Army officials said space and cyber technologies should be used in support of special operations and information warfare
HUNTSVILLE, Ala. — The U.S. Army’s land forces for decades have relied on satellites for communications, navigation and early warning of missile attack. But the Army now wants to figure out other ways to use space technologies for nontraditional military operations such as cyber and information warfare.
Army leaders in panel discussions at the Space and Missile Defense Symposium said wars in the future will be fought in the space and cyber domains. And they argued that there should be more synergy among space, cyber and information warfare capabilities so they can be layered to greater effect.
The head of the Army Space and Missile Defense Command Lt. Gen. Daniel Karbler described the concept as a “triad of space, cyber and special operations.” This would require developing concepts of operations where surveillance satellites and cyber tools, for example, would be used in support of U.S. special forces that specialize in counterterrorism, information warfare and influence operations.
The idea was endorsed by the Army’s top cyberwarfare officer Lt. Gen, Maria Barrett, and the head of Army Special Operations Command Lt. Gen. Jon Braga, who made a joint appearance at the conference.
Using space and cyber technologies deliberately to locate targets, disrupt adversaries’ operations and gain information advantage is a departure from the Army’s traditional role of just being a passive consumer of GPS and satcom services.
Officials said the concept aligns with the Pentagon’s national defense strategy that calls for the military to develop non-lethal capabilities, including those that can disable enemies’ networks and satellites.
In a conflict against a peer competitor, “we need flexible options to counter disinformation, cyber attacks and asymmetric threats,” said Karbler. Space and cyber tools would complement traditional hard power to “address threats that transcend geographical boundaries and provide options when higher power escalatory options are less comfortable.”
Barrett said cyberwarfare capabilities, when combined with the global reach provided by space systems, could “disrupt adversary actions and shape adversary perceptions.”
Karbler said these unconventional approaches “underscore the vital importance of space and the essential role it plays when used in combination with new and existing capabilities.” Going forward, he added, “no longer can the space domain be untethered from land components.”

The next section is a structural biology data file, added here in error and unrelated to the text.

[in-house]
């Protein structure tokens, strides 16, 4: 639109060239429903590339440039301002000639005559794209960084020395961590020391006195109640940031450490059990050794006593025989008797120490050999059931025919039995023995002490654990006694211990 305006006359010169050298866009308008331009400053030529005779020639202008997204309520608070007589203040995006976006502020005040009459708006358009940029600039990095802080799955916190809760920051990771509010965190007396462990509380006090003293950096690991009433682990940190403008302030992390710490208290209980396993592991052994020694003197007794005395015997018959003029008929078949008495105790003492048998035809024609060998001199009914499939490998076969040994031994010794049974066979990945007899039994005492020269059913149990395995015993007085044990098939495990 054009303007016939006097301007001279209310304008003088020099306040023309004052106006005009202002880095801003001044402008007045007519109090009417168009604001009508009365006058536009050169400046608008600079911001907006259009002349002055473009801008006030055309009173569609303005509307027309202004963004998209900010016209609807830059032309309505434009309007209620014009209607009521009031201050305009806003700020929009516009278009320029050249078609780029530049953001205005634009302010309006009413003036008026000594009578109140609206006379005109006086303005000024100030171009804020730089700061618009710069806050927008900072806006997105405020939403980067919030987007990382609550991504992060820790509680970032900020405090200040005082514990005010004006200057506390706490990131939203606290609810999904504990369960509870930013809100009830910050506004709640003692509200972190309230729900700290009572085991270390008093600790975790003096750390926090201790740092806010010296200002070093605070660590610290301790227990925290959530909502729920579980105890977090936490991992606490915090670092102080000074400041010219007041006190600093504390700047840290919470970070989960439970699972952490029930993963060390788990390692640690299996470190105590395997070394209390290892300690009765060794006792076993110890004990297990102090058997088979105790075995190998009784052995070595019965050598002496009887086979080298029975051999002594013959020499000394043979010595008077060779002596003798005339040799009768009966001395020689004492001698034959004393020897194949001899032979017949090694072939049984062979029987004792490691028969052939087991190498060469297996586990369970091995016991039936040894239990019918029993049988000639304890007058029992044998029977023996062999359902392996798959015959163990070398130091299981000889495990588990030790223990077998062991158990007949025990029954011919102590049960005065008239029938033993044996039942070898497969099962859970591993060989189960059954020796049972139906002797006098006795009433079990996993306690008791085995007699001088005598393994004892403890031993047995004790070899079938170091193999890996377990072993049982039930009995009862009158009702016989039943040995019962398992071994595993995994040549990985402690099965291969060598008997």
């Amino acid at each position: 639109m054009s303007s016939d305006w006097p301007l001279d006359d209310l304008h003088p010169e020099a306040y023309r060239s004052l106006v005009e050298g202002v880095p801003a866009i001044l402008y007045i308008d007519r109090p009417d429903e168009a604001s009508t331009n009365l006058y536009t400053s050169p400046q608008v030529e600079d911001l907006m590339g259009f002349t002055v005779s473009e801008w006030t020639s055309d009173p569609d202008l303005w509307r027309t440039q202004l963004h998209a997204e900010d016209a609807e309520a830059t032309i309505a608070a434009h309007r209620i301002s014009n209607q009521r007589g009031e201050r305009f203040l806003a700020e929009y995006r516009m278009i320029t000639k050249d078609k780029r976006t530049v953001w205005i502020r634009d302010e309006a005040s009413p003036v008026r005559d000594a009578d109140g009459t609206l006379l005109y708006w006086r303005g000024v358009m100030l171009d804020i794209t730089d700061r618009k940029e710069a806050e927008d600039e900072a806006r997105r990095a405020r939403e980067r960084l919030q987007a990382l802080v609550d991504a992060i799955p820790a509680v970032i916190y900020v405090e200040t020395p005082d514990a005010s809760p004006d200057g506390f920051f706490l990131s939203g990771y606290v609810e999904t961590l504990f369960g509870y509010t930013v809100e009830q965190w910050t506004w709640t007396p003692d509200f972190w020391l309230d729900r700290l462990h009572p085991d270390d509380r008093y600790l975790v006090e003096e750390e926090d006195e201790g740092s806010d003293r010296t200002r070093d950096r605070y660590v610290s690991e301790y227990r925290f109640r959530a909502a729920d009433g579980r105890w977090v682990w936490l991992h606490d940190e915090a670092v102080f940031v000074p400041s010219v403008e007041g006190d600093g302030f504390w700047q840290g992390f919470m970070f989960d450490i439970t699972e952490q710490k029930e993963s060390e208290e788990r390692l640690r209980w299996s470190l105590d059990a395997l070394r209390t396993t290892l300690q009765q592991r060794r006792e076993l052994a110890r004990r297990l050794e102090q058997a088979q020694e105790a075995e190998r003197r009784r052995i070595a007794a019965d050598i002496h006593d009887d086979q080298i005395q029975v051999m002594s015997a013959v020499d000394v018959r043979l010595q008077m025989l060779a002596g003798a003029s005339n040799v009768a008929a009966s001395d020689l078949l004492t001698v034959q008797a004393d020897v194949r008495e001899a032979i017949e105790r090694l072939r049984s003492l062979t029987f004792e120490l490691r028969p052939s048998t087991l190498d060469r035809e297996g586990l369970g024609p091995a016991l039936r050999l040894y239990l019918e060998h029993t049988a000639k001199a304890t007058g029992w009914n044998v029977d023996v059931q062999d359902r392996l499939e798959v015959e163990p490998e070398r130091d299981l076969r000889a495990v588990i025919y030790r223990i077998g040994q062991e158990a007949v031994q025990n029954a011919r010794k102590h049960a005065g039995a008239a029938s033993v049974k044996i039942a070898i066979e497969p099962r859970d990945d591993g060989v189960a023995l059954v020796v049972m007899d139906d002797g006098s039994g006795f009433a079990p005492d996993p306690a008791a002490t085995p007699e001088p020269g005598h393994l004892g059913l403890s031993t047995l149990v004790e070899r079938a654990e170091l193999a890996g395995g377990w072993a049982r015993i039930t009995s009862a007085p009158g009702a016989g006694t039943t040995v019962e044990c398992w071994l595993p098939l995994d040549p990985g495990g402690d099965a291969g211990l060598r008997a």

Braga argued that greater use of space technologies in warfare is necessary as “adversaries have made great investments in space capabilities and have shown that they will use them.”
China’s military doctrine, for example, integrates cyberspace, space, information operations, psychological warfare, and electronic warfare capabilities into joint military operations.
Special operations forces increasingly are aware of the importance of space as a high ground, Braga said, as “there is no sanctuary” anywhere on Earth.
Braga suggested the Army and other military services should collectively develop experiments that use space and cyber tools and eventually “test solutions in service exercises and joint force exercises.” He said Army Special Operations Command in March hosted an exercise focused on the intersection of space, cyber and special operations, but more is needed.
Growing role of space in land combat
The idea of combining space, cyber and special warfare marks a departure from the way the Army views space-based capabilities, said Eric Brown, vice president of military space advanced program development at Lockheed Martin.
Brown said in an interview that the “triad” concept floated by Karbler appears to be an effort to use space and cyber technologies in more sophisticated ways.
“The Army is, and has been, one of the largest consumers of space technologies of any of the services, just based on its sheer size,” said Brown. That is not likely to change but now “they are starting to think about the effects that you would want to have in an unconventional way,” he said. This stands in contrast to the conventional ways of measuring combat power based on the numbers of battalions, tanks and aircraft
Brown said tactics enabled by space and cyber systems give the military options to fight in scenarios the Pentagon calls “anti-access area denial” where enemies deploy air defenses, missiles at sea and other systems to counter U.S. conventional military power.
Bringing in special operations forces into the mix makes sense, he said. “We use our special operators to get into places that are difficult for other people to get into.” These are the units that identify and locate targets on the battlefield to enable the conventional forces to have an impact, Brown added.
Space-based target location and reconnaissance is one way to support missions in denied areas. The Air Force and Space Force have made the case that surveillance traditionally performed by aircraft should move to the space domain, said Brown, “because we don’t expect that we’ll be able to get air assets in place.”
Electronic warfare is another area that could leverage space systems, he added. When one looks at what could be done with electronic signals from space, “it really starts getting creative in how you use assets in a different way.”